An award-winning missionary magazine

A Journey through the Nativity

The author, a Filipino missionary serving in Spain, draws spiritual insights from admiring the charming miniature Nativity scenes in churches. The amiable Belen images trigger sentiments of solidarity and prayer that Jesus’ birth may heal our broken humanity.

One of the activities I really enjoy during the Advent and Christmas seasons in Spain is seeing the wonderful miniature Nativity scene in churches. They are known as ‘Belen,’ as it is commonly called in the Philippines, my native country.

A typical Nativity scene consists of mini-statues of Mary, Joseph, and the Child Jesus, together with an angel, shepherds, the three kings, and a few animals. The Nativity scene in Spain are considered one of the oldest Christmas traditions. They are quite unique, spectacular, and mesmerizing. They have more figures of people, houses, animals, nature, and other items than in other countries.

With their elaborate and abundant details, they usually occupy a space of several square meters in churches, official buildings (like town halls), or commercial premises where the public can visit and see their beauty.

Aside from the main characters of the Nativity scene, they feature other people such as farmers, children, vendors, and villagers that depict the scene of the daily life of people. The stable where the Child Jesus is laid is surrounded by many different ruins of houses and buildings, walls, roads, farms, churches, animals, hills, rivers, artesian wells, bridges, stones, and the like.

There are also common structures such as a cathedral, city hall, or old walls. Some Nativity scenes have added audio effects, like the sound of nature, and visual effects, like smoke and lighting. There is also a kind of Belen that showcases the life of Jesus through joyful mysteries of the Holy Rosary and other Gospel accounts.

The miniatures of the three wise men are usually placed far from the stable. They are moved closer and closer to the manger as the four weeks of Advent pass by. The Child Jesus is not placed yet in the manger during the four weeks of Advent. On most occasions, the image of the Child Jesus is placed only starting on Christmas day.

 

Relevance Of Jesus’ Birth

One evening after I closed the door of our parish, I remained inside and sat in front of the Nativity scene. I looked at the various features of the Belen. I was deeply moved by its marvelous creativity and beauty. I felt a sense of peace and joy. I was drawn into my desire of living in an ideal world. I pondered life in a safe, happy, and healthy environment. I wondered why the Nativity scene is depicted as nice and beautiful.

Wasn’t Jesus born in an oppressive society? Many were living in poverty, isolation, discrimination, and violence. People were waiting for a Messiah that could free them from suffering. I realized how the Belen serves as a reminder of God’s magnificent gift to us. God came into the world to bring salvation and peace.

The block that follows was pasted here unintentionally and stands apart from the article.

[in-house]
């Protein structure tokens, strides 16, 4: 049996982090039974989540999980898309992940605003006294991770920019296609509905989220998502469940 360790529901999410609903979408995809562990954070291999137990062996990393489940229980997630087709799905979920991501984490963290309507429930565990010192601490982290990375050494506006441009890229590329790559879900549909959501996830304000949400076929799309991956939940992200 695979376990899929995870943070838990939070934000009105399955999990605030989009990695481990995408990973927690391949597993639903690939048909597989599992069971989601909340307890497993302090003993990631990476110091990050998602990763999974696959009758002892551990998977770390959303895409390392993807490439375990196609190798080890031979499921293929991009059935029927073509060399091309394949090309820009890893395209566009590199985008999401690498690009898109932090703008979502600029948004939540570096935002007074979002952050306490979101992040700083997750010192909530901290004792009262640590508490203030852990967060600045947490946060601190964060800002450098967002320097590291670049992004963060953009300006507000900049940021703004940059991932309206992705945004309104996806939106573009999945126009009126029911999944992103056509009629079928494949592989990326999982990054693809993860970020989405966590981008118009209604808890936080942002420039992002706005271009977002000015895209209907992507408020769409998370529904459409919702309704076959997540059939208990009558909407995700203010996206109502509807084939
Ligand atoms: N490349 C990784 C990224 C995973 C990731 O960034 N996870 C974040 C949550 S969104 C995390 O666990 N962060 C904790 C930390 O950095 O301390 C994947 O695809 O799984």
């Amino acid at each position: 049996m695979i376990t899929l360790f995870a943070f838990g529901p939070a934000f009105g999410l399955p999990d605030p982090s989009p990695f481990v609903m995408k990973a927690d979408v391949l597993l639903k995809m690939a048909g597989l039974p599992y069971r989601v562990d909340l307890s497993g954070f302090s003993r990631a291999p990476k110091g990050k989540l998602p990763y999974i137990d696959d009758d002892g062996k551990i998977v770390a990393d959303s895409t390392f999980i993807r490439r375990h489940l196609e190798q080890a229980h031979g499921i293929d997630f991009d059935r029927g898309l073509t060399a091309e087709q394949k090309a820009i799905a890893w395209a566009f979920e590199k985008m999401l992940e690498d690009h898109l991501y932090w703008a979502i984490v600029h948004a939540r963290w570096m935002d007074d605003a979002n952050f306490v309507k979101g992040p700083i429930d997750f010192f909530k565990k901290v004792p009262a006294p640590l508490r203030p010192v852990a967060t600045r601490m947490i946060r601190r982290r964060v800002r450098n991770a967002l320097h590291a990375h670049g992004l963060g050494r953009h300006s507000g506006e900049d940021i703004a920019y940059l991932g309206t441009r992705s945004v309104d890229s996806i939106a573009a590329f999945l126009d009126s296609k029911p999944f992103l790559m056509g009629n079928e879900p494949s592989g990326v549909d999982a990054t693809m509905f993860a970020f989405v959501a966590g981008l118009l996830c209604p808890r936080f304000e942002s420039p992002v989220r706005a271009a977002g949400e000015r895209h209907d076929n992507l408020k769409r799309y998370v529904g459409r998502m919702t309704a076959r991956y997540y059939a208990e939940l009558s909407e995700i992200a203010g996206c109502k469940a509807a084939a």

I was fascinated by ruins of walls and buildings and wreckage of houses in the Belen that looked realistic. I recalled the thousands of buildings damaged and destroyed because of the war between Ukraine and Russia. It is very alarming and tremendously sad how many civilians, families, and innocent children have died. Many lost their shelters and are still suffering because of this nonsense war.

The more I became present and engaged in the Nativity scene, the more I thought of many happenings around the world. Another thing that caught my attention was the miniature stream with real running water. I thought of thousands of migrants who died at sea on their way to Europe. Yet, there are still many who are risking their lives to cross the Mediterranean on flimsy boats to seek and find a better life.

Another clever feature in the Belen is the miniature bonfire which reminded me of several wildfires that occurred in Spain. While there were burning hills due to extremely high temperatures during summer, there were also devastating typhoons in the Philippines. In the last few decades, there have been more natural calamities each year.

Coincidentally, when I noticed a section in the Belen with many figurines of children and teenagers, I heard some people laughing outside our church. I went to the door, took a sneak peek, and saw a group of teenagers. There were about 15 to 18-year-old teens who were having a good time making Tiktok videos with their phones.

 

Lukewarm Parishioners

Unexpectedly, I recognized two teenagers in the group. They belonged to our Confirmation group. They rarely attended our twice-a-month Confirmation meetings and did not attend Sunday Masses.